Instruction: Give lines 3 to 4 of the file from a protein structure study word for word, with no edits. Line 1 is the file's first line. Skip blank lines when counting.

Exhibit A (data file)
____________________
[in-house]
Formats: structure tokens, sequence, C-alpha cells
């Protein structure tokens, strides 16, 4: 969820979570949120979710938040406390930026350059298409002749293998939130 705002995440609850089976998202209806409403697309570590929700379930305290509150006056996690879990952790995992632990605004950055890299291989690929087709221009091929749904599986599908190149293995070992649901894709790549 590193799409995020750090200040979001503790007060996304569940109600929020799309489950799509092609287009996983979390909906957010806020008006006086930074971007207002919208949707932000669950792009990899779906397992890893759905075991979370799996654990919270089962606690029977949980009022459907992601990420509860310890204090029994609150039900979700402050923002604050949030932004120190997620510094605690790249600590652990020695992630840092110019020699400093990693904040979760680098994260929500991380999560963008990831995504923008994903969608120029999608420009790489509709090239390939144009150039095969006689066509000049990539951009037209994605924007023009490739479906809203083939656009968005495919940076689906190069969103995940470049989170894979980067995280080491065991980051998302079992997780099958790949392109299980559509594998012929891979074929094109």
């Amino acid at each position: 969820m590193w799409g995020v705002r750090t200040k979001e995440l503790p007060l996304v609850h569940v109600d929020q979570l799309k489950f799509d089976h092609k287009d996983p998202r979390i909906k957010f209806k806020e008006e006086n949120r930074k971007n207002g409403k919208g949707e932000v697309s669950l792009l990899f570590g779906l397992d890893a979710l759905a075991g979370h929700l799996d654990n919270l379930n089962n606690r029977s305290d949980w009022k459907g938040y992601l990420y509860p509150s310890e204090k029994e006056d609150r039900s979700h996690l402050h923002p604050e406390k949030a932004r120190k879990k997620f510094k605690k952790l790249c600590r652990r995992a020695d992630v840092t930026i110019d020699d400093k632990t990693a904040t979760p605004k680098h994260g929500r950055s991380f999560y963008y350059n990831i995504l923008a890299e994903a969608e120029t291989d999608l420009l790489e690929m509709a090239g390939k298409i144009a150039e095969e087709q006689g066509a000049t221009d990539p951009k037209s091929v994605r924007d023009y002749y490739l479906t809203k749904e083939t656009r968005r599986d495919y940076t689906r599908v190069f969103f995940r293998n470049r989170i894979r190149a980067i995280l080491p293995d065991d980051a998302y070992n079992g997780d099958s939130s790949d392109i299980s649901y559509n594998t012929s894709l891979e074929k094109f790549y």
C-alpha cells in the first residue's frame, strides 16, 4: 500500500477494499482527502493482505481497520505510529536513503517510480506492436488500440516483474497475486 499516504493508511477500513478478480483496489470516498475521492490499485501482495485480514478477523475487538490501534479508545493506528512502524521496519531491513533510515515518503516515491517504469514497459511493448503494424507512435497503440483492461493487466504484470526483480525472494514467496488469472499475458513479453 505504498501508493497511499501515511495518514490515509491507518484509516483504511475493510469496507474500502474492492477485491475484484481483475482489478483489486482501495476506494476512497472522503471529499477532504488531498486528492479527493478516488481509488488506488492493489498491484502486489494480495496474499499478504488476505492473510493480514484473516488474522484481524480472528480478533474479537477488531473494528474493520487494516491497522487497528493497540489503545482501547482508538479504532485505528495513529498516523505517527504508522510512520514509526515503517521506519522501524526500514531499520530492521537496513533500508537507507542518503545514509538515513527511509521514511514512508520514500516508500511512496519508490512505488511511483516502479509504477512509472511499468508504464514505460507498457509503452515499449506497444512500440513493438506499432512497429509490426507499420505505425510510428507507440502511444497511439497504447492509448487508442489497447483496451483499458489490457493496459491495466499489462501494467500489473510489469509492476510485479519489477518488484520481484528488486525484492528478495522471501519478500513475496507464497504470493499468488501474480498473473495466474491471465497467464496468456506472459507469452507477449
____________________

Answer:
């Protein structure tokens, strides 16, 4: 969820979570949120979710938040406390930026350059298409002749293998939130 705002995440609850089976998202209806409403697309570590929700379930305290509150006056996690879990952790995992632990605004950055890299291989690929087709221009091929749904599986599908190149293995070992649901894709790549 590193799409995020750090200040979001503790007060996304569940109600929020799309489950799509092609287009996983979390909906957010806020008006006086930074971007207002919208949707932000669950792009990899779906397992890893759905075991979370799996654990919270089962606690029977949980009022459907992601990420509860310890204090029994609150039900979700402050923002604050949030932004120190997620510094605690790249600590652990020695992630840092110019020699400093990693904040979760680098994260929500991380999560963008990831995504923008994903969608120029999608420009790489509709090239390939144009150039095969006689066509000049990539951009037209994605924007023009490739479906809203083939656009968005495919940076689906190069969103995940470049989170894979980067995280080491065991980051998302079992997780099958790949392109299980559509594998012929891979074929094109």
């Amino acid at each position: 969820m590193w799409g995020v705002r750090t200040k979001e995440l503790p007060l996304v609850h569940v109600d929020q979570l799309k489950f799509d089976h092609k287009d996983p998202r979390i909906k957010f209806k806020e008006e006086n949120r930074k971007n207002g409403k919208g949707e932000v697309s669950l792009l990899f570590g779906l397992d890893a979710l759905a075991g979370h929700l799996d654990n919270l379930n089962n606690r029977s305290d949980w009022k459907g938040y992601l990420y509860p509150s310890e204090k029994e006056d609150r039900s979700h996690l402050h923002p604050e406390k949030a932004r120190k879990k997620f510094k605690k952790l790249c600590r652990r995992a020695d992630v840092t930026i110019d020699d400093k632990t990693a904040t979760p605004k680098h994260g929500r950055s991380f999560y963008y350059n990831i995504l923008a890299e994903a969608e120029t291989d999608l420009l790489e690929m509709a090239g390939k298409i144009a150039e095969e087709q006689g066509a000049t221009d990539p951009k037209s091929v994605r924007d023009y002749y490739l479906t809203k749904e083939t656009r968005r599986d495919y940076t689906r599908v190069f969103f995940r293998n470049r989170i894979r190149a980067i995280l080491p293995d065991d980051a998302y070992n079992g997780d099958s939130s790949d392109i299980s649901y559509n594998t012929s894709l891979e074929k094109f790549y």